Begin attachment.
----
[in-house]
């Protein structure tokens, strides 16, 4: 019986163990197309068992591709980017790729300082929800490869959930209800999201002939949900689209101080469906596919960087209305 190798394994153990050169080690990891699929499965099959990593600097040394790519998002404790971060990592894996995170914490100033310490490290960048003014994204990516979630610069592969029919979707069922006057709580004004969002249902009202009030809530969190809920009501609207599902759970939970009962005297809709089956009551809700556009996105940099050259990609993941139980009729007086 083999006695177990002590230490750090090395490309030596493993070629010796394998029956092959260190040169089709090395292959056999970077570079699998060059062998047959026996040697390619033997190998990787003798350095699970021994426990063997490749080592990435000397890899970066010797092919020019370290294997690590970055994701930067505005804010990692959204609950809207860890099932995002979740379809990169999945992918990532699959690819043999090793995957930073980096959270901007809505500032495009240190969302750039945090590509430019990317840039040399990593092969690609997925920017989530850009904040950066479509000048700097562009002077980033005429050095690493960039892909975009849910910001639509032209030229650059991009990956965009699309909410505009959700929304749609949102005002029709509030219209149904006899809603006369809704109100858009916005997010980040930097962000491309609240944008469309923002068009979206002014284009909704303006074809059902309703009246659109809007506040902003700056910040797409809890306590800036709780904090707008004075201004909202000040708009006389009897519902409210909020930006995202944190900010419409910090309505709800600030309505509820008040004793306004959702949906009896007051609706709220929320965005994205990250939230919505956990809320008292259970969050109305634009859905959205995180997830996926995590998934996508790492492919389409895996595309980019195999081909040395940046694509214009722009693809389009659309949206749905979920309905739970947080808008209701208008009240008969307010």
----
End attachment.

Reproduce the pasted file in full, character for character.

[in-house]
């Protein structure tokens, strides 16, 4: 019986163990197309068992591709980017790729300082929800490869959930209800999201002939949900689209101080469906596919960087209305 190798394994153990050169080690990891699929499965099959990593600097040394790519998002404790971060990592894996995170914490100033310490490290960048003014994204990516979630610069592969029919979707069922006057709580004004969002249902009202009030809530969190809920009501609207599902759970939970009962005297809709089956009551809700556009996105940099050259990609993941139980009729007086 083999006695177990002590230490750090090395490309030596493993070629010796394998029956092959260190040169089709090395292959056999970077570079699998060059062998047959026996040697390619033997190998990787003798350095699970021994426990063997490749080592990435000397890899970066010797092919020019370290294997690590970055994701930067505005804010990692959204609950809207860890099932995002979740379809990169999945992918990532699959690819043999090793995957930073980096959270901007809505500032495009240190969302750039945090590509430019990317840039040399990593092969690609997925920017989530850009904040950066479509000048700097562009002077980033005429050095690493960039892909975009849910910001639509032209030229650059991009990956965009699309909410505009959700929304749609949102005002029709509030219209149904006899809603006369809704109100858009916005997010980040930097962000491309609240944008469309923002068009979206002014284009909704303006074809059902309703009246659109809007506040902003700056910040797409809890306590800036709780904090707008004075201004909202000040708009006389009897519902409210909020930006995202944190900010419409910090309505709800600030309505509820008040004793306004959702949906009896007051609706709220929320965005994205990250939230919505956990809320008292259970969050109305634009859905959205995180997830996926995590998934996508790492492919389409895996595309980019195999081909040395940046694509214009722009693809389009659309949206749905979920309905739970947080808008209701208008009240008969307010």